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A new co-working space for downtown Detroit

A new co-working space is being established in downtown Detroit. WorkBuild HQ, located in the Julian C. Madison Building on Washington Boulevard, is about to become the latest in a wave of co-working spaces opening across the city.

WorkBuild HQ CEO Ernest Foutner, Jr. and co-founders Brandon Colvin and Marcus Twyman have already made the space available to tenants though an official grand opening party won't be held until July. An open house will be held this Saturday, May 17, from 6 p.m. to 9 p.m. Free to all, the casual affair will feature food and refreshments from Rubbed, Voigt's Soda House, and the Detroit Pop Shop.

A number of membership options will be available at WorkBuild HQ, including part-time and full-time pricing plans and public and private seating arrangements. A program called the Success Advancement Resource Center, or SARC, will be dedicated to guiding recent college graduates as they transition from school life to business life. A business incubator, Propel Plus, is also planned.

Encouraging collaboration between tenants will be a focus of WorkBuild HQ, says Foutner. He hopes to see a wide variety of professionals, entrepreneurs, and educators working together -- a sort of synergy, he says. The communal aspect of a co-working space allows tenants to sync up with other professionals who aren't in their industry, providing people the opportunity to both learn and benefit from each other.

"The days of the traditional office space are over," says Foutner.

Typical office amenities such as Wii-Fi Internet, mailbox services, and a conference room are complemented by more modern and non-traditional office perks, including a gaming station, happy hours, and yoga classes.

The Julian C. Madison Building is also home to PT in the D.

Source: Ernest Foutner, Jr., CEO and co-founder of WorkBuild HQ
Writer: MJ Galbraith

CitrinGroup investment firm adds 4 new consultants

CitrinGroup made a name for itself in its early years as an investment firm with a track record for sizable returns.

The 10-year-old firm realized there was a sizable number of financial firms that could do the same thing. If it wanted to continued its growth streak it would need to find a way to separate itself from the pack.

"It's been an exciting year," says Jonathan Citrin, chairman of CitrinGroup. "We have intensified our focus as a portfolio manager."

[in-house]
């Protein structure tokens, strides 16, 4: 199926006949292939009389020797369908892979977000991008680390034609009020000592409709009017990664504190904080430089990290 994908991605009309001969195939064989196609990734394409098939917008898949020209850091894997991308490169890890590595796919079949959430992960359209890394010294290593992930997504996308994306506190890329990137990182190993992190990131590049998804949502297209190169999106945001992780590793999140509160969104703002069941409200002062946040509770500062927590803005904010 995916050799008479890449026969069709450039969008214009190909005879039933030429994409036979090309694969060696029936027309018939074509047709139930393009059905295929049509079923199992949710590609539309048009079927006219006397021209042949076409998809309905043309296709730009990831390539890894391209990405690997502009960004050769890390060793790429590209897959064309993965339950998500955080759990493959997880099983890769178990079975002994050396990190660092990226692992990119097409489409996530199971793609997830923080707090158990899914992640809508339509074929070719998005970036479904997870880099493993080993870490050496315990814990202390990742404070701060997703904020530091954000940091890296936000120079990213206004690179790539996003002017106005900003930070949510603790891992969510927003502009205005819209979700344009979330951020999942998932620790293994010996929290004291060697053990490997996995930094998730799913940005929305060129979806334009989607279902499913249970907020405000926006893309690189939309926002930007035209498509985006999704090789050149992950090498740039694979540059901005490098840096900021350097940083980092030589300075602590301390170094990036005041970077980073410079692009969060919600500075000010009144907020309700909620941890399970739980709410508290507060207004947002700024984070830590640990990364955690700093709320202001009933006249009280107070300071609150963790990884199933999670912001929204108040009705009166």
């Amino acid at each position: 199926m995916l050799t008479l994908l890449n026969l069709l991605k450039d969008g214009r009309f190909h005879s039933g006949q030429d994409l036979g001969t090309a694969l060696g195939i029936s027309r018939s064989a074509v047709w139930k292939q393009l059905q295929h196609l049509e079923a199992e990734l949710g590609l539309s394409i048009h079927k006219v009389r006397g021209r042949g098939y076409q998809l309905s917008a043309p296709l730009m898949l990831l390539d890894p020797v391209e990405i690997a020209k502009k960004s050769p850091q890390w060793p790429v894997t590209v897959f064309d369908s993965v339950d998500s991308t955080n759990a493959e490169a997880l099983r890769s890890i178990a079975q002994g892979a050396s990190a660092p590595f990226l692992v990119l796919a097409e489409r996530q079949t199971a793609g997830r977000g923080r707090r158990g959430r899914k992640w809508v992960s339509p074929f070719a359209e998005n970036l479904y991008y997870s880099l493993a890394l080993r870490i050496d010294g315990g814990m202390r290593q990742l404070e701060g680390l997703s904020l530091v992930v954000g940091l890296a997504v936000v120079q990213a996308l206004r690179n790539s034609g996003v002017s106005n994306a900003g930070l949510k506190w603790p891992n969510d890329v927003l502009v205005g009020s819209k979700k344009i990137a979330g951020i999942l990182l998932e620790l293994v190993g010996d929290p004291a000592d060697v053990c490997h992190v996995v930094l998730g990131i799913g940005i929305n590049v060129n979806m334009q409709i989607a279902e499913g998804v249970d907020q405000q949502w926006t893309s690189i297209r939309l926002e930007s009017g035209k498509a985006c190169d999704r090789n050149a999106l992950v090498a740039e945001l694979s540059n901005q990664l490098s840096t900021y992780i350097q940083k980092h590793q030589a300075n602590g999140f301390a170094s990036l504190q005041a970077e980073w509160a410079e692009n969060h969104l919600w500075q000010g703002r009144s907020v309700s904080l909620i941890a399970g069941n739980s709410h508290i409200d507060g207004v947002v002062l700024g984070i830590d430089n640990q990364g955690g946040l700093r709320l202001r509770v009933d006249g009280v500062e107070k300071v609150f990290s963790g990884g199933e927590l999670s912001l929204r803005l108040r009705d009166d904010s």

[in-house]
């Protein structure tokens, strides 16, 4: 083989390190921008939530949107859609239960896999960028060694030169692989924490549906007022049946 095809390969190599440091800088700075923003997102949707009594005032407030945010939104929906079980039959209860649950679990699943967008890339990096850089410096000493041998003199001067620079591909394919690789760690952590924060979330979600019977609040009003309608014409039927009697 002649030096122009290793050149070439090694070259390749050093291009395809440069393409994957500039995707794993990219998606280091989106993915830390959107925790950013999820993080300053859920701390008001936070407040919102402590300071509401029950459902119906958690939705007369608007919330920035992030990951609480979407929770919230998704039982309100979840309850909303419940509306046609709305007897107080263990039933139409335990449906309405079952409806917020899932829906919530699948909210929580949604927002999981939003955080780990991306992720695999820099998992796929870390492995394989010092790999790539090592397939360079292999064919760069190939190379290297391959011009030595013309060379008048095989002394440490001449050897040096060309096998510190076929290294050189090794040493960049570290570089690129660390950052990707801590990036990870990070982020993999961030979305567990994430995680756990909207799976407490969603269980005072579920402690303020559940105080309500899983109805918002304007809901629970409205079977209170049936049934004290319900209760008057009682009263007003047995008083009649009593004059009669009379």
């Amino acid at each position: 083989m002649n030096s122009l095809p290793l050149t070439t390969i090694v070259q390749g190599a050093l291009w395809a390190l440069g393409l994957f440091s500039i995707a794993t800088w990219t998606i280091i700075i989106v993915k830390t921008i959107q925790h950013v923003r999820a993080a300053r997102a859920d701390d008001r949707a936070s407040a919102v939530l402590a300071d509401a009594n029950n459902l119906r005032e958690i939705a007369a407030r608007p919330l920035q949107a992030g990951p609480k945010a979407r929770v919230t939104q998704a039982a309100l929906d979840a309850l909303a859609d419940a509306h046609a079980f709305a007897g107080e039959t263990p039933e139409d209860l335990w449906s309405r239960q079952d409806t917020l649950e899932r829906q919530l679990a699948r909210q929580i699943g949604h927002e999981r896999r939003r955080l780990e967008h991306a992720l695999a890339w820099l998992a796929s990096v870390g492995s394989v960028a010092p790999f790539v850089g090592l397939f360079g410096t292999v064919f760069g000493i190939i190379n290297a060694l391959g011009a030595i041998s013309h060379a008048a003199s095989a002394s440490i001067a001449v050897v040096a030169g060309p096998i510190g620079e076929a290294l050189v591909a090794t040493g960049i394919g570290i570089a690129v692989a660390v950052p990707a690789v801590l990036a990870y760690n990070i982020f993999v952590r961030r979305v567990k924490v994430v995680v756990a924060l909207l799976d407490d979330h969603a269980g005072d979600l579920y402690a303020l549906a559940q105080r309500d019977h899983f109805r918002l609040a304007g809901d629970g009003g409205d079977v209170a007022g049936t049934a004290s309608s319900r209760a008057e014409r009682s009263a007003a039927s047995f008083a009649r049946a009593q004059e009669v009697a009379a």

CitrinGroup’s advantage is divorcing emotion from its decision-making process. Sounds simple, right, or just industry standard? Not necessarily. Citrin points out his firm relies solely on numbers and seizing opportunity. No gut calls. No more sticking only to what they feel comfortable with.

"We have been super focused on keeping emotion out of decisions," Citrin says.

That has allowed the downtown Birmingham-based firm to make its returns more consistent and increase its new business. CitrinGroup has also grown its staff, adding four consultants to its core team of four employees.

"We were just creating a way to give our clients some added value," Citrin says.

Source: Jonathan Citrin, chairman of CitrinGroup
Writer: Jon Zemke

AlumaBridge brings lighter, sustainable solution to bridge repair

When a bridge collapses, hand-wringing and fear become the rule of the day. And yet attention to infrastructure never seems to be a priority until it’s too late. A new Ann Arbor-based startup is working to get ahead of that problem before the worst happens.

AlumaBridge uses aluminum as its principal material for prefabricated pieces of bridging in order to extend the life of aging bridges. The aluminum bridge deck panels are made using friction stir welding and have a non-skid surface. They can easily be applied to the steel girders on existing bridges, giving many more years of service.

"I would like to address some of the nation's most deficient structures,” says Greg Osberg, president & CEO of AlumaBridge. "It's a matter of getting the technology out there and commercializing it."

Osberg worked at Sopa Extrusions studying new ways to extend the life of the countries aging infrastructure. His work focused on aluminum bridge options and he spun out AlumaBridge last fall. The company is now working to install its first bridge in Quebec and is working on test panels for bridges in Florida. Check out a video describing AlumaBridge’s product and installation here.

"It mirrors the strength of concrete but is one fifth of the weight," Osberg says.

Stories of the country’s aging bridges have grown more numerous in recent years. Last year "an Associated Press analysis of 607,380 bridges in the most recent federal National Bridge Inventory showed that 65,605 were classified as "structurally deficient" and 20,808 as "fracture critical." Of those, 7,795 were both — a combination of red flags that experts say indicate significant disrepair and similar risk of collapse," according to a story in USA Today.

"This (AlumaBridge’s product) offers them an option," Osberg says. "It offers them a longer bridge life with a recyclable product."

Source: Greg Osberg, president & CEO of AlumaBridge
Writer: Jon Zemke

Inner State Gallery brings international artists to Eastern Market

When Jesse Cory and his team from 1xRUN moved their e-commerce art startup to Eastern Market, they also brought a retail component with it from downtown Royal Oak.